In a rare moment of sanity, a school district in Omaha, Nebraska, placed a principal on administrative leave after she perhaps took the “separation of church and state” idea a little too seriously.
It was discovered that one Jennifer Sinclair, principal of Manchester Elementary School, issued an internal memo banning everything even remotely related to the Christmas holiday, including, of all things, candy canes, supposedly because they are in the shape of J’s (“for Jesus”), and the colors are representative of His blood and resurrection. Teachers were also banned from singing Christmas carols, putting up trees, or referring to reindeer, among other things.
Said memo, referenced below, mentions mandates from Elkhorn School District, and reminds teachers that they need to be sensitive to all religions and cultures. While the principal herself was removed from her post, it sounds like she was just following through with what she believed the district insisted upon. Whether or not she took it too far and is the only one to blame are points of contention.
Gifts to students
Students making gift for a loved one
Snowmen, snow women, snow people, snowflakes
Holidays Around the World – purposeful presentation of information to teach about different cultures
Scarves, boots, earmuffs, and hats
Olaf – Frozen
Santas or Christmas items (clipart) on worksheets
Christmas trees in classrooms
Elf on the Shelf – that’s Christmas-related
Singing Christmas Carols
Playing Christmas music
Sending a Scholastic book that is a Christmas book – that’s Christmas-related
Making a Christmas ornament as a gift – This assumes that the family has a Christmas tree which assumes they celebrate Christmas. I challenge the thought of, “Well they can just hang it somewhere else.”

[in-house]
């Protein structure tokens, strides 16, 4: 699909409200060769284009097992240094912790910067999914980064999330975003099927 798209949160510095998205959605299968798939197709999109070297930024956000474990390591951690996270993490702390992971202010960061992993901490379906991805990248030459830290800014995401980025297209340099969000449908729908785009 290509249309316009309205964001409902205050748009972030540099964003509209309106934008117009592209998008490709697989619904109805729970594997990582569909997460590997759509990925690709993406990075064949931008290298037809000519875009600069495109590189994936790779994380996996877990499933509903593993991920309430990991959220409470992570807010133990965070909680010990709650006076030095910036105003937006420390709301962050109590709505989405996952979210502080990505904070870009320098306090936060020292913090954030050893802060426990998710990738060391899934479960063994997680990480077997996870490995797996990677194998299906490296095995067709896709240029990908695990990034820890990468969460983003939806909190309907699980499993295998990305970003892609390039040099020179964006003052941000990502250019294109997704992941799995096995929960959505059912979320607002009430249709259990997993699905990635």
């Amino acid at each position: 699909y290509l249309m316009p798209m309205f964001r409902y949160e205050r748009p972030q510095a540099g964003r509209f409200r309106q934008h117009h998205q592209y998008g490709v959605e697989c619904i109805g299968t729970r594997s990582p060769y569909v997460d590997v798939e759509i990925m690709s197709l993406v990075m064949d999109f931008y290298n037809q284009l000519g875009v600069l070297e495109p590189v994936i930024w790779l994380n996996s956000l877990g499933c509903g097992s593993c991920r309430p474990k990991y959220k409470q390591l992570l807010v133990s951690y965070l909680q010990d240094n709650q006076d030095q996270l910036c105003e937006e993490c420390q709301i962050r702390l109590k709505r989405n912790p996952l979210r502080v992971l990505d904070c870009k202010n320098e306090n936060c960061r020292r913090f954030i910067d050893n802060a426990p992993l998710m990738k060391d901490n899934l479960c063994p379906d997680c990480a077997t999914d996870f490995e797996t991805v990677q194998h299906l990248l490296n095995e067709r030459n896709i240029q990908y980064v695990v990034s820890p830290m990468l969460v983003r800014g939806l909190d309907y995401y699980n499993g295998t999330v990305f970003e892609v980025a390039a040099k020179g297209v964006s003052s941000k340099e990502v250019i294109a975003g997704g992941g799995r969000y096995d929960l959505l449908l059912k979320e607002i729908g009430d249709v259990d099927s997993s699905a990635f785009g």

Candy Cane – that’s Christmas related. Historically, the shape is a “J” for Jesus. The red is for the blood of Christ, and the white is a symbol of his resurrection. This would also include different colored candy canes.
Red/Green items – traditional Christmas colors
Christmas videos/movies and/or characters from Christmas movies
When in doubt, ask yourself:
What is the clear instructional purpose of this?
Does this item or activity promote a certain belief or religious (sic)?
Ironically enough, in the same memo a fourth grade trip to see the Nutcracker is mentioned. I wonder if anyone told the principal that this is a Christmas-themed show?
The decision to remove Ms. Sinclair began with nonprofit group centered on Christian values and First Amendment rights, Liberty Counsel, which sent a strongly-worded letter to the district asserting that religious freedom was being infringed upon. They did not advocate for her removal; only for her compliance with what they felt was a more acceptable handling of winter holidays.
While the district policy alluded to by the principal in the full memo (both linked below) is not as harsh as the strict guidelines set forth by Ms. Sinclair to her faculty, the fact that a public school is indeed a secular institution cannot be ignored. It serves to educate the broader community, and while banning Rudolph and the colors red and green may seem a bit ridiculous, government entities are well within their rights to do so, so as to cater to the community as a whole, and not just one specific group, religious or otherwise. If you truly find this unfair, you may be ready to ask yourselves: is this really the best place to educate our children? What other, more serious things are being added to or removed from the curriculum, all in the name of political correctness?
A statement from Elkhorn School District spokesperson, Kara Perchal reads: “Elkhorn Public Schools District administration promptly addressed the issue at Manchester Elementary School regarding the memo that was sent by the principal to Manchester elementary staff. The memo does not reflect the policy of Elkhorn Public Schools regarding holiday symbols in the school. The district has since clarified expectations and provided further direction to staff in alignment with district policy. This issue was limited to Manchester Elementary School and did not arise at any other schools within the district.”
Ms. Sinclair had been in her first year as principal of Manchester Elementary, which serves over 540 students from Kindergarten through fifth grade in the Omaha area.